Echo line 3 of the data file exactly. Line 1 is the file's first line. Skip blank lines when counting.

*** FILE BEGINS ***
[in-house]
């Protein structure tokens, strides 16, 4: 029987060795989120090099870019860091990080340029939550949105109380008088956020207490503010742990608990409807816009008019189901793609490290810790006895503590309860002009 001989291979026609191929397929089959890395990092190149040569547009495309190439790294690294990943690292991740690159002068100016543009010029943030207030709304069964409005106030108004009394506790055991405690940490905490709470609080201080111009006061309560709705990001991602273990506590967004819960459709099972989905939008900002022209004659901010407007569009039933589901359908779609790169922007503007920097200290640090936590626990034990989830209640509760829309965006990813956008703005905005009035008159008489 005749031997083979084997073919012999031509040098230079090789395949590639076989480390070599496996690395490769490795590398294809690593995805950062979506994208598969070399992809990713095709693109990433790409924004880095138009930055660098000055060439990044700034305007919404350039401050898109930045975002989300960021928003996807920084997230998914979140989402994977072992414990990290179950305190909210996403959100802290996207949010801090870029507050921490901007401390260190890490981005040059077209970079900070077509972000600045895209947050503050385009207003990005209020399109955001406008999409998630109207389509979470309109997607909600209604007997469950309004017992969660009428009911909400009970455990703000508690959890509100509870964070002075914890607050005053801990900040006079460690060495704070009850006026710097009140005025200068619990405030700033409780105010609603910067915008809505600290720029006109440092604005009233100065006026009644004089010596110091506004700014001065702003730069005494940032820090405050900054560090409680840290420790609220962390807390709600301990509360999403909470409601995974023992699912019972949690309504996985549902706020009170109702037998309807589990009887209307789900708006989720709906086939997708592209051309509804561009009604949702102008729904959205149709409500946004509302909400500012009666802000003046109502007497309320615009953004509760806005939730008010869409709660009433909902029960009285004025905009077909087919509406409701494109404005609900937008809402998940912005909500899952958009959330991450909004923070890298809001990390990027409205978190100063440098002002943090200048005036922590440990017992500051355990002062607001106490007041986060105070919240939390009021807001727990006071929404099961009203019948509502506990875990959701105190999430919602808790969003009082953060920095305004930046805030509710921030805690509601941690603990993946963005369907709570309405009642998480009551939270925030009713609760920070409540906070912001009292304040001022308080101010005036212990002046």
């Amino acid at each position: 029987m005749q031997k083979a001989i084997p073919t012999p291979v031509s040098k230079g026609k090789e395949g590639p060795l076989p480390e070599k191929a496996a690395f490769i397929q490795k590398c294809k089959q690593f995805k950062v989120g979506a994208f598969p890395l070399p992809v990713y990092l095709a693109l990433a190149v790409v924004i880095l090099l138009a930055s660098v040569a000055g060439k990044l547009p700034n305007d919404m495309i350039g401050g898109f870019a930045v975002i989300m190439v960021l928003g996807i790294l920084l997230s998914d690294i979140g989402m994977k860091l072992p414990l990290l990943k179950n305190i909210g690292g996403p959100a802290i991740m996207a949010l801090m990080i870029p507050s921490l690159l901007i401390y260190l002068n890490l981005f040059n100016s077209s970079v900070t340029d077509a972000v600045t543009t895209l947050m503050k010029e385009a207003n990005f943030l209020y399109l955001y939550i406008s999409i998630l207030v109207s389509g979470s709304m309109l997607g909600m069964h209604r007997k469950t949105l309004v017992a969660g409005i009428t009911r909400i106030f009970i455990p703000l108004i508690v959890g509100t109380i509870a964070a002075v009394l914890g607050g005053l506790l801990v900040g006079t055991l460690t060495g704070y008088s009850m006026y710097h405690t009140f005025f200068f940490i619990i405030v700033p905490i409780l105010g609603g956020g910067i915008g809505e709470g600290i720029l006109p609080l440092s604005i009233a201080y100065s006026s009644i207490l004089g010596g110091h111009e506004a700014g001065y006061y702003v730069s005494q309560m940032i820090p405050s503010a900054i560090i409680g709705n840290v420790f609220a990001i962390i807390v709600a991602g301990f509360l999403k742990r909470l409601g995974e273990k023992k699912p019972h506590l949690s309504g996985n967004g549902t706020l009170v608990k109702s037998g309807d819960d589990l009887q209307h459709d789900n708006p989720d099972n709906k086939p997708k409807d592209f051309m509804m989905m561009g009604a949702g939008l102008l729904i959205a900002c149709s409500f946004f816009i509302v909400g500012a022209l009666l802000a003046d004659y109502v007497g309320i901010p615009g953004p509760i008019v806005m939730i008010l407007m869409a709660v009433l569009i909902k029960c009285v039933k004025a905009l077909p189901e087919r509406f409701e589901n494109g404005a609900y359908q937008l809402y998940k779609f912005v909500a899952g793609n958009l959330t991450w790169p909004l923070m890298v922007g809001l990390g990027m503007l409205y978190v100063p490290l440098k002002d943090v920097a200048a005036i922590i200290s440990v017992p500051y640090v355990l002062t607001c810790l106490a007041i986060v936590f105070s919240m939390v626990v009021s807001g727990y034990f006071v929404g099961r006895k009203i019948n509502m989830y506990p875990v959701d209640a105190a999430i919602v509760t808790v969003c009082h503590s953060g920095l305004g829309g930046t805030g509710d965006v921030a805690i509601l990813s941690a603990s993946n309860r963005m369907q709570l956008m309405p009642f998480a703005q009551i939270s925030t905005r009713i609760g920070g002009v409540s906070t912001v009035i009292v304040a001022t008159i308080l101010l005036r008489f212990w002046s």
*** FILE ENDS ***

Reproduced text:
């Amino acid at each position: 029987m005749q031997k083979a001989i084997p073919t012999p291979v031509s040098k230079g026609k090789e395949g590639p060795l076989p480390e070599k191929a496996a690395f490769i397929q490795k590398c294809k089959q690593f995805k950062v989120g979506a994208f598969p890395l070399p992809v990713y990092l095709a693109l990433a190149v790409v924004i880095l090099l138009a930055s660098v040569a000055g060439k990044l547009p700034n305007d919404m495309i350039g401050g898109f870019a930045v975002i989300m190439v960021l928003g996807i790294l920084l997230s998914d690294i979140g989402m994977k860091l072992p414990l990290l990943k179950n305190i909210g690292g996403p959100a802290i991740m996207a949010l801090m990080i870029p507050s921490l690159l901007i401390y260190l002068n890490l981005f040059n100016s077209s970079v900070t340029d077509a972000v600045t543009t895209l947050m503050k010029e385009a207003n990005f943030l209020y399109l955001y939550i406008s999409i998630l207030v109207s389509g979470s709304m309109l997607g909600m069964h209604r007997k469950t949105l309004v017992a969660g409005i009428t009911r909400i106030f009970i455990p703000l108004i508690v959890g509100t109380i509870a964070a002075v009394l914890g607050g005053l506790l801990v900040g006079t055991l460690t060495g704070y008088s009850m006026y710097h405690t009140f005025f200068f940490i619990i405030v700033p905490i409780l105010g609603g956020g910067i915008g809505e709470g600290i720029l006109p609080l440092s604005i009233a201080y100065s006026s009644i207490l004089g010596g110091h111009e506004a700014g001065y006061y702003v730069s005494q309560m940032i820090p405050s503010a900054i560090i409680g709705n840290v420790f609220a990001i962390i807390v709600a991602g301990f509360l999403k742990r909470l409601g995974e273990k023992k699912p019972h506590l949690s309504g996985n967004g549902t706020l009170v608990k109702s037998g309807d819960d589990l009887q209307h459709d789900n708006p989720d099972n709906k086939p997708k409807d592209f051309m509804m989905m561009g009604a949702g939008l102008l729904i959205a900002c149709s409500f946004f816009i509302v909400g500012a022209l009666l802000a003046d004659y109502v007497g309320i901010p615009g953004p509760i008019v806005m939730i008010l407007m869409a709660v009433l569009i909902k029960c009285v039933k004025a905009l077909p189901e087919r509406f409701e589901n494109g404005a609900y359908q937008l809402y998940k779609f912005v909500a899952g793609n958009l959330t991450w790169p909004l923070m890298v922007g809001l990390g990027m503007l409205y978190v100063p490290l440098k002002d943090v920097a200048a005036i922590i200290s440990v017992p500051y640090v355990l002062t607001c810790l106490a007041i986060v936590f105070s919240m939390v626990v009021s807001g727990y034990f006071v929404g099961r006895k009203i019948n509502m989830y506990p875990v959701d209640a105190a999430i919602v509760t808790v969003c009082h503590s953060g920095l305004g829309g930046t805030g509710d965006v921030a805690i509601l990813s941690a603990s993946n309860r963005m369907q709570l956008m309405p009642f998480a703005q009551i939270s925030t905005r009713i609760g920070g002009v409540s906070t912001v009035i009292v304040a001022t008159i308080l101010l005036r008489f212990w002046s």